Throughout the War Lincoln had made several attempts to propose compensated emancipation to end the War. All such initiatives were still-born, killed by the twin facts that Congress was uninterested in providing the funding and that the slaveholders were uninterested in ending slavery, even with compensation. On February 5, 1865, Lincoln proposed this plan to his cabinet:
House of Representatives.
I respectfully recommend that a Joint Resolution, substantially as follows, be adopted so soon as practicable, by your honorable bodies.
“Resolved by the Senate and House of Representatives, of the United States of America in congress assembled: That the President of the United States is hereby empowered, in his discretion, to pay four hundred millions of dollars to the States of Alabama, Arkansas, Delaware, Florida, Georgia, Kentucky, Louisiana, Maryland Mississippi, Missouri, North Carolina, South Carolina, Tennessee, Texas, Virginia, and West-Virginia, in the manner, and on the conditions following, towit: The payment to be made in six per cent government bonds, and to be distributed among said States pro rata on their respective slave populations, as shown by the census of 1860; and no part of said sum to be paid unless all resistance to the national authority shall be abandoned and cease, on or before the first day of April next; and upon such abandonment and ceasing of resistance, one half of said sum to be paid in manner aforesaid, and the remaining half to be paid only upon the amendment of the national constitution recently proposed byPage 261congress, becoming valid law, on or before the first day of July next, by the action thereon of the requisite number of States”
The adoption of such resolution is sought with a view to embody it, with other propositions, in a proclamation looking to peace and re-union.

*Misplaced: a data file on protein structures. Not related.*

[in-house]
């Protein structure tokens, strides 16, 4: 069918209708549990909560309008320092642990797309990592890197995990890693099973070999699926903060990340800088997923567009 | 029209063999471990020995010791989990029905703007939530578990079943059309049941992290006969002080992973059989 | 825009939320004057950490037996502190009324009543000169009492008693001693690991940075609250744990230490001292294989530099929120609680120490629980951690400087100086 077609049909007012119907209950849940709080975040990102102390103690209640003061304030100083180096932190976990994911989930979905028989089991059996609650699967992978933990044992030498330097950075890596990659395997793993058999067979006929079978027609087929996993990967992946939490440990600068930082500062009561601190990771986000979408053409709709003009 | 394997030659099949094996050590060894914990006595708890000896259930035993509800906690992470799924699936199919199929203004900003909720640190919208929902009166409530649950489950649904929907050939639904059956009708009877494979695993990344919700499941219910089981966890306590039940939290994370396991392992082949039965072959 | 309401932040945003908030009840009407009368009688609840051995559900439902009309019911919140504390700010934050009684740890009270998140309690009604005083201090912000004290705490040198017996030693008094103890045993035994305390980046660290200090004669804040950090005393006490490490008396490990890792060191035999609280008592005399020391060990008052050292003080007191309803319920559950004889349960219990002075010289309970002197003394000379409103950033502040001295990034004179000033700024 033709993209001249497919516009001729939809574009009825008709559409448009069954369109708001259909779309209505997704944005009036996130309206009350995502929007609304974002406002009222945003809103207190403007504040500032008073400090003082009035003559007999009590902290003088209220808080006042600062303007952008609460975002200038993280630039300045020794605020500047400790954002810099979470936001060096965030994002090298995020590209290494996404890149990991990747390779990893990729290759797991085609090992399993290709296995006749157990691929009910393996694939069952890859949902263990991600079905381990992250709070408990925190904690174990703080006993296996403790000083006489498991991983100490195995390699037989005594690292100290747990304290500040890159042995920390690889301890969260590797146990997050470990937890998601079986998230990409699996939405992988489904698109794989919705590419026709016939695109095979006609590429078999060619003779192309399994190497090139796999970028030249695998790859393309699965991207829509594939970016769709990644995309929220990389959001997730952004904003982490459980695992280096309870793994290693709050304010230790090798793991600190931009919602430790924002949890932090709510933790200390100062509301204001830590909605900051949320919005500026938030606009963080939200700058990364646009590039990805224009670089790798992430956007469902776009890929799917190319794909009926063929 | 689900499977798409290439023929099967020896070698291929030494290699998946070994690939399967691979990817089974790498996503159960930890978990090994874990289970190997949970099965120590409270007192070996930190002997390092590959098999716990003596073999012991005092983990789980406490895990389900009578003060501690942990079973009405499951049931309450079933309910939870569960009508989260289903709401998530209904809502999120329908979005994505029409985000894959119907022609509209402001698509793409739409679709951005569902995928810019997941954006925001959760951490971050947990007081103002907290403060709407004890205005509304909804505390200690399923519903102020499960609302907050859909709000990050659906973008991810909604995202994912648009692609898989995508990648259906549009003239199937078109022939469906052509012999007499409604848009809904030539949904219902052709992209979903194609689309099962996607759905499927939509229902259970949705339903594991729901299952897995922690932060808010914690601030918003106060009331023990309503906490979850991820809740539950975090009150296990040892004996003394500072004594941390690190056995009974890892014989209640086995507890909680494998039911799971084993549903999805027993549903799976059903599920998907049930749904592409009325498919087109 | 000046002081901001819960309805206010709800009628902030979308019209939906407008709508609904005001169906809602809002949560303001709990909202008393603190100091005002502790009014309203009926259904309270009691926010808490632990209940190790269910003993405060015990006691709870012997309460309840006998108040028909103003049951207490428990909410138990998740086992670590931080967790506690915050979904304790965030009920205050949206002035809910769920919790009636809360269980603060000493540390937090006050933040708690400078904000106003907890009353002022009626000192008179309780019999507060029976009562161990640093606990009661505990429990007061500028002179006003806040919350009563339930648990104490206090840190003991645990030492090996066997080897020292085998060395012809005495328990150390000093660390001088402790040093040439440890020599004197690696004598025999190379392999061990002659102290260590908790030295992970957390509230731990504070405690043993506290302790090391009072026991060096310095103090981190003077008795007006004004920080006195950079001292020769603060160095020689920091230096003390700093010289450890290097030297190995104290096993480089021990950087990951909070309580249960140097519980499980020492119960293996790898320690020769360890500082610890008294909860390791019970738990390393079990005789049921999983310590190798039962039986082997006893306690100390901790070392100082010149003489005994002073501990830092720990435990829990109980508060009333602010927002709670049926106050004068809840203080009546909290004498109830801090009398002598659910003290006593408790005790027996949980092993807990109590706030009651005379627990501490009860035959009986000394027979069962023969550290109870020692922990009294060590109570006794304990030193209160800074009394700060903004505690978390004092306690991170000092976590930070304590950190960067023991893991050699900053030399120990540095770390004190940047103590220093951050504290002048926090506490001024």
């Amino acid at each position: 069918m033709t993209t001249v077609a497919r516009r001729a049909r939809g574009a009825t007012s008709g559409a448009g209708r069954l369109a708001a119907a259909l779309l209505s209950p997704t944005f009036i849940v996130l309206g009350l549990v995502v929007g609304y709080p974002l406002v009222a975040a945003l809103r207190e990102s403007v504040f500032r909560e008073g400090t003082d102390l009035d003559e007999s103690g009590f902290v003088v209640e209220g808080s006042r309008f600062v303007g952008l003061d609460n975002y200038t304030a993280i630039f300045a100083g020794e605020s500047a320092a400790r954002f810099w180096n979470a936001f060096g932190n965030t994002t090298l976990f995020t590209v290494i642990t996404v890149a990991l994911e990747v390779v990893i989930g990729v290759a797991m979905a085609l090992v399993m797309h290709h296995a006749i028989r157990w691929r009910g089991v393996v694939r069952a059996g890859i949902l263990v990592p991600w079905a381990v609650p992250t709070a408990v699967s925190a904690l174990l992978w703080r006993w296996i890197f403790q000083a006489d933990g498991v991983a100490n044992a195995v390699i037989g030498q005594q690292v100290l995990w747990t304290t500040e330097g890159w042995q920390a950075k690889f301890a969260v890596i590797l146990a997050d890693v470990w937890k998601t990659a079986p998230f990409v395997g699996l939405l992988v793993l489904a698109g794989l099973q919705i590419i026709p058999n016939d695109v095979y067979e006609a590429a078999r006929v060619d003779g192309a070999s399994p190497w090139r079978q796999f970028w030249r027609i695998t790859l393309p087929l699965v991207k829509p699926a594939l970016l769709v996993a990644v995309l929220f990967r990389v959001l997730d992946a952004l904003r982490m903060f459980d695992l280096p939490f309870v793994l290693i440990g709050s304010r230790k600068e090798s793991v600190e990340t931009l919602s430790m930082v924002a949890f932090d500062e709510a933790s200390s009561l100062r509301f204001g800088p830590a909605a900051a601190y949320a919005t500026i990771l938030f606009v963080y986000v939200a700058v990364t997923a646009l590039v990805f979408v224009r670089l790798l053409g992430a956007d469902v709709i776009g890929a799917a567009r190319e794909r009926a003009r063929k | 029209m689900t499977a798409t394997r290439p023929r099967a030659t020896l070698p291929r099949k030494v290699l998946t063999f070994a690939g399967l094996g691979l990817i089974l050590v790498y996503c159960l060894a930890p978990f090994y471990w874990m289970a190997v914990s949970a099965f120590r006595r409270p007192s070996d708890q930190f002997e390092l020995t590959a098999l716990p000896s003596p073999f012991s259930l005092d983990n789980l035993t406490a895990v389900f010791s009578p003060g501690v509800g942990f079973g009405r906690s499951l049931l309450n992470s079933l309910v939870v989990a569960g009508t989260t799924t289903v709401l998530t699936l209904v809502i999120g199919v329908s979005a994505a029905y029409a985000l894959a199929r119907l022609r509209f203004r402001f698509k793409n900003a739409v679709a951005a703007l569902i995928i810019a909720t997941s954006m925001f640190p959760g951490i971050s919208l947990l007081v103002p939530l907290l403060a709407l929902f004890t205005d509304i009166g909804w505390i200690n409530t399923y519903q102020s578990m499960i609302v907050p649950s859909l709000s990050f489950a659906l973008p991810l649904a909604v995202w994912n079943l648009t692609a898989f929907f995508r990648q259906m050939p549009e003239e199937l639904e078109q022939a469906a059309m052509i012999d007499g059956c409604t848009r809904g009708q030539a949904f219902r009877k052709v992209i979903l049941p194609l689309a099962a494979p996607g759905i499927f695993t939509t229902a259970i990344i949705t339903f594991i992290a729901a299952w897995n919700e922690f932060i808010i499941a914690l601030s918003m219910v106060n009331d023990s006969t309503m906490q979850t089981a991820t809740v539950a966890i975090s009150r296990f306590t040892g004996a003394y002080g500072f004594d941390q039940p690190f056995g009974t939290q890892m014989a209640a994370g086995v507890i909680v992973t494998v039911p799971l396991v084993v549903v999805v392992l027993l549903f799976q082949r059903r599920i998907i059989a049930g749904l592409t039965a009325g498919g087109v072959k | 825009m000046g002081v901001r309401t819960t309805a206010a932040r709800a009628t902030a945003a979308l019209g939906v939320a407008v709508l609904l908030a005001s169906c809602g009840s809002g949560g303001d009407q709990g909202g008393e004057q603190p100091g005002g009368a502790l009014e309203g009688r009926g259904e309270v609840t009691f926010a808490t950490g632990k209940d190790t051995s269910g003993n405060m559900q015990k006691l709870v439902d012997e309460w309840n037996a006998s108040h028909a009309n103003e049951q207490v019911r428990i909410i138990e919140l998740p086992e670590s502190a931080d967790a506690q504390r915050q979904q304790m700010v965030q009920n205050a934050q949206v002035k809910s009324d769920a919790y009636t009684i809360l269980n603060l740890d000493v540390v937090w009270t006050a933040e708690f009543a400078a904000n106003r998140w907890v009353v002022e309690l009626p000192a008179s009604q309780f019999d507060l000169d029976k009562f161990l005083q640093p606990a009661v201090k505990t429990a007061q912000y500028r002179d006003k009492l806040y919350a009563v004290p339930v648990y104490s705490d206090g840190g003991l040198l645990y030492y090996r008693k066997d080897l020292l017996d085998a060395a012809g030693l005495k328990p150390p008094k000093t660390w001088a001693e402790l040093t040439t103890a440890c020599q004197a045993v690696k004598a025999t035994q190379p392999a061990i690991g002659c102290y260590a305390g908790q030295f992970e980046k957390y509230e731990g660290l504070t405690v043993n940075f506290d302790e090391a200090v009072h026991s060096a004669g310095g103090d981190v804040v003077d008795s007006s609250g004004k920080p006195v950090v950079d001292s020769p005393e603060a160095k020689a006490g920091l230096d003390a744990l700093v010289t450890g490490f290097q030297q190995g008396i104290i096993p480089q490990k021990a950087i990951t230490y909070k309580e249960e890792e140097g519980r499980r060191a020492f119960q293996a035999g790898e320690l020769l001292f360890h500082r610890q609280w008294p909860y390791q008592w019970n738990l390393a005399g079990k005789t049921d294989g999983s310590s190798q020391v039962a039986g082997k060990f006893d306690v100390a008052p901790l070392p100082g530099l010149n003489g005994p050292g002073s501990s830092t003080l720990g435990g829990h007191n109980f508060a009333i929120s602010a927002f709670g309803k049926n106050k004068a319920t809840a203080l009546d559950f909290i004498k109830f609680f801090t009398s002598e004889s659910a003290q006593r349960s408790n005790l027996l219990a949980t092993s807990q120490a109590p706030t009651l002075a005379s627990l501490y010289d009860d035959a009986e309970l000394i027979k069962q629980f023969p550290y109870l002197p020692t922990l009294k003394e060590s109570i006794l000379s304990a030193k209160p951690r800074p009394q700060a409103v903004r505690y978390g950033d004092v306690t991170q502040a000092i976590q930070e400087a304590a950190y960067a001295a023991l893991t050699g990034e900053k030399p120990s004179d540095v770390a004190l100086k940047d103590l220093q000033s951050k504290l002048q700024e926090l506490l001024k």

Whereas a Joint Resolution has been adopted by congress in the words following, towit
Now therefore I, Abraham Lincoln, President of the United States, do proclaim, declare, and make known, that on the conditions therein stated, the power conferred on the Executive in and by said Joint Resolution, will be fully exercised; that war will cease, and armies be reduced to a basis of peace; that all political offences will be pardoned; that all property, except slaves, liable to confiscation or forfeiture, will be released therefrom, except in cases of intervening interests of third parties; and that liberality will be recommended to congress upon all points not lying within executive control.
The proposal was unanimously rejected by Lincoln’s cabinet and Lincoln shelved the proposal. Gideon Welles, Secretary of the Navy, made this entry:
There was a Cabinet-meeting last evening. The President had matured a scheme which he hoped would be successful in promoting peace. It was a proposition for paying the expenses of the war for two hundred days, or four hundred millions, to the Rebel States, to be for the extinguishment of slavery, or for such purpose as the States were disposed. . . . It did not meet with favor. . . . The earnest desire of the President to conciliate and effect peace was manifest, but there may be such a thing as so overdoing as to cause a distrust or adverse feeling. In the present temper of Congress the proposed measure, if a wise one, could not be carried through successfully. . . .”
In this case the cabinet was wiser than the President. With victory in sight, the Congress manifestly was not going to pay for the ending of slavery when it was going to end with military victory in the coming campaign season. Additionally, even at this late date, there was not the slightest indication that the Confederates would lay down their arms in exchange for compensated emancipation. The War would settle the problems of slavery and the preservation of the Union, the same hard reality that had confronted Lincoln since his first day in office.